The Cairn Survey and Repair Project
The Cairn Survey and Repair Project started back in 2005 in partnership with the Dartmoor Preservation Association (DPA) Conservation Team, Dartmoor National Park Authority (DNPA) and English Heritage. It was recognised by English Heritage that some of the (mainly) Bronze Age summit cairns on Dartmoor were slowly being changed into odd shapes by people and that, if unchecked, this could lead to fragile archaeology being disturbed. These cairns, although apparently just piles of rocks are around 4,000 years old, and many are scheduled historic monuments. Although historically the purpose of the cairns is unclear, it is considered that their primary function was to mark burials or territories. Some of the cairns have been excavated and finds have included human hair, Beaker Pottery, worked flint, a small amount of bronze and a possible copper spearhead.
Dartmoor’s summit cairns are distinctive features on the landscape which naturally attract visitors. Over time, people have added stones to the cairns or removed them, creating hollows within the cairn itself. If the quarry hollows continue to develop, it could lead to the exposure of potential surviving buried archaeological features and their subsequent destruction. The repair work will go some way to towards ensuring that any buried archaeology stays buried and is not disturbed or contaminated by modern materials.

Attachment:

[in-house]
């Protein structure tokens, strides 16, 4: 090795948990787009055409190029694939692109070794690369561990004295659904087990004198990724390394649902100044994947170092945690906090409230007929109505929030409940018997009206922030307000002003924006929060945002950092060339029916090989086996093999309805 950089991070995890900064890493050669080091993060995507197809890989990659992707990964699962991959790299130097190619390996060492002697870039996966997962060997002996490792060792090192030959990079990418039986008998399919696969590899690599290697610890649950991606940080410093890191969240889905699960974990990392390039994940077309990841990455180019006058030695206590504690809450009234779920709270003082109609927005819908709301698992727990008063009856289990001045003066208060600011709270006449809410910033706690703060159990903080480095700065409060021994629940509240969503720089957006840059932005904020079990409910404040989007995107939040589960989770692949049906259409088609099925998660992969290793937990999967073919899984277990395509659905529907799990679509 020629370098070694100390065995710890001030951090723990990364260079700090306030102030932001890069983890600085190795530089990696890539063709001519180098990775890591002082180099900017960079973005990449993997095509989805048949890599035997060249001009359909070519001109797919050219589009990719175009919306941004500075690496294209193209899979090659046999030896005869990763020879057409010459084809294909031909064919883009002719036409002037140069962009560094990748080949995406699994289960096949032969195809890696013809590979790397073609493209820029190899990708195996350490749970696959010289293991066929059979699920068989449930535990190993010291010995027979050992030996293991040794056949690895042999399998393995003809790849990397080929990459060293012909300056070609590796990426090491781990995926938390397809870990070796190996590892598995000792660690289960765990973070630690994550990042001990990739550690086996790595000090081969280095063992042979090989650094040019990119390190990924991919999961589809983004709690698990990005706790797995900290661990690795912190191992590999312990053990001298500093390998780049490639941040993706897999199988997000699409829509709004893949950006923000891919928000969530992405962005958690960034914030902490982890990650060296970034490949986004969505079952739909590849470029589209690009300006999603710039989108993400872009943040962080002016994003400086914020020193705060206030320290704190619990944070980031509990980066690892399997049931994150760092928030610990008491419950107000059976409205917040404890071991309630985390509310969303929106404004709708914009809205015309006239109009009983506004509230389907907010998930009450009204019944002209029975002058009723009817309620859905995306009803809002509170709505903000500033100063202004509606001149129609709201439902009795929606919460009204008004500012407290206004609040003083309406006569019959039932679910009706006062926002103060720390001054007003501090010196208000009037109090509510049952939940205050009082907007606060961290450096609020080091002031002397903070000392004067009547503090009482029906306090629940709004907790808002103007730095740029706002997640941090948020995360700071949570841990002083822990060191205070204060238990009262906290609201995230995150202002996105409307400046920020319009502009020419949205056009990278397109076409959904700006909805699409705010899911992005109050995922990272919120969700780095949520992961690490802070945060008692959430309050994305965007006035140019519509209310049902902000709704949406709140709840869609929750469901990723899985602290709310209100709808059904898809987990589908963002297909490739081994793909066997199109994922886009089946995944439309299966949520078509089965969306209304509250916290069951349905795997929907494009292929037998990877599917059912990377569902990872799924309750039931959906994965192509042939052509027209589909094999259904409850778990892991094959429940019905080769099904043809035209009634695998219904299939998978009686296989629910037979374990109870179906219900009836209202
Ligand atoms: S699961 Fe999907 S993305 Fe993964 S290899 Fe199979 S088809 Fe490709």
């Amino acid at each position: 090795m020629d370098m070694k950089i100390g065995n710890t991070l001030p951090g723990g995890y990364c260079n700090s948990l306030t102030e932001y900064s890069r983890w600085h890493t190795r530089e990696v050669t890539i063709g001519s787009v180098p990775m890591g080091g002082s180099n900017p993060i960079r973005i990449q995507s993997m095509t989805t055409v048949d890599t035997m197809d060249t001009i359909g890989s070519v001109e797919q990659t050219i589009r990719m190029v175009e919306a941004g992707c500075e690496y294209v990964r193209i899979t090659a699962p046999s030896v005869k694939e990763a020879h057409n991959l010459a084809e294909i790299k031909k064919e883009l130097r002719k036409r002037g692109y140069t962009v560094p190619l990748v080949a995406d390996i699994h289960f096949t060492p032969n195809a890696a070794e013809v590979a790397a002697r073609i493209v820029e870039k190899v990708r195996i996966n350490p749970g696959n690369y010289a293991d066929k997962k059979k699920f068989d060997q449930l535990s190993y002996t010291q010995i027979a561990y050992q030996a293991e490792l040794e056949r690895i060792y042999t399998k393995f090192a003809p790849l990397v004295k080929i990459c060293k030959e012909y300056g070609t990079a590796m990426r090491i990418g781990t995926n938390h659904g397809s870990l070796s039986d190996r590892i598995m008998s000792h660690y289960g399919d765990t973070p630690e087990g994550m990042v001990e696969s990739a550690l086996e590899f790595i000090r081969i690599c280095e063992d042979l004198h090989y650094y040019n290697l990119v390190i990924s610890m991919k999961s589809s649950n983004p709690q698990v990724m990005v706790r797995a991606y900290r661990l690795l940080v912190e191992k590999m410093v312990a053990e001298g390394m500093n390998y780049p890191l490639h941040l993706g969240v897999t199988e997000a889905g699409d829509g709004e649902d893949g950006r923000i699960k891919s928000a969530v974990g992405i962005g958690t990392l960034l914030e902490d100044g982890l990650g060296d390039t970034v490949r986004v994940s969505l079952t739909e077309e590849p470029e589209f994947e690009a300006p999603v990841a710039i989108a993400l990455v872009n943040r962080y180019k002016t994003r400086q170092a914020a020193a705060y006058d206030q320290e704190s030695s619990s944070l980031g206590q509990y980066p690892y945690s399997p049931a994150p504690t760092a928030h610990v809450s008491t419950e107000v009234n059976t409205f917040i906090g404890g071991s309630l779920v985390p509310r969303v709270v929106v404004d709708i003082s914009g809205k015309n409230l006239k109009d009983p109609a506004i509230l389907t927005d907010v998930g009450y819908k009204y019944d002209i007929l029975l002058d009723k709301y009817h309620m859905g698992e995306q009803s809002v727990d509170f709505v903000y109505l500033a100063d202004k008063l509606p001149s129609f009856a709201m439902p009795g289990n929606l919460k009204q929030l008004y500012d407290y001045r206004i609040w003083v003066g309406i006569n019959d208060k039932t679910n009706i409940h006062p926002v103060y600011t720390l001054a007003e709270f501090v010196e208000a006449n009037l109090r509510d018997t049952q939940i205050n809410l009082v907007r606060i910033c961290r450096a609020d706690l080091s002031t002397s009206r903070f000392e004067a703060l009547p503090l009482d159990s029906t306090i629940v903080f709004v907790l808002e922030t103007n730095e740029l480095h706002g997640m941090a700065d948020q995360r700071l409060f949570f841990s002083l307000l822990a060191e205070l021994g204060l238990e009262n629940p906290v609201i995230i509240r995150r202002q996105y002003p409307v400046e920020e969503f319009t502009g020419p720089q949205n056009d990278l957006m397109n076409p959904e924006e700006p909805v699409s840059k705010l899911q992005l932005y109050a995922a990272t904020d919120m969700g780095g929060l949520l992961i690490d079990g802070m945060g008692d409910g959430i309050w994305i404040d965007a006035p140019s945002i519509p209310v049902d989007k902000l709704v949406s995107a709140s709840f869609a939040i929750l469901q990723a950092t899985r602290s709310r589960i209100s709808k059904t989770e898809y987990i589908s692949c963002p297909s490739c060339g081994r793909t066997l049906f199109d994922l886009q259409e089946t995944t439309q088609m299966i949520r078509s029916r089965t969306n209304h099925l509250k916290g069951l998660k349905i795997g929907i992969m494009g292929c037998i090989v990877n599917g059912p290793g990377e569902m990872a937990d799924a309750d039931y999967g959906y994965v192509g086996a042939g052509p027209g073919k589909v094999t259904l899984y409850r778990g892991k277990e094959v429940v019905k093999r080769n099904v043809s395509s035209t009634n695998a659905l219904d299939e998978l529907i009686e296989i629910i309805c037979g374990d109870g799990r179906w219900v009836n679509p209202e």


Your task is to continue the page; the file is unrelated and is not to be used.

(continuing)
Initial plans were to deal with 21 cairns but as the work was completed well ahead of schedule, the volunteers have gone on to survey and repair a further 28 cairns. The project creates many volunteer opportunities for different groups such as scouts and other youth groups, businesses seeking team building projects and students requiring work experience to engage with the DPA conservation team’s projects and regular volunteers for the cairn project have often been joined by visiting volunteers or students.
Andy Crabb, archaeologist, who has been involved with the project says:-
“Of all the various tasks and jobs I have to undertake as part of my duties, the Cairn Repair Project is definitely one of my favourites. The quality of the work undertaken by the group is of the highest order and the surveys in particular are second to none. The success of the project has been entirely due to the close working partnerships that have evolved between the volunteers and the organisations involved. And the reality is we are all doing the work for the simple reason that we all greatly appreciate Dartmoor and want to help preserve it.”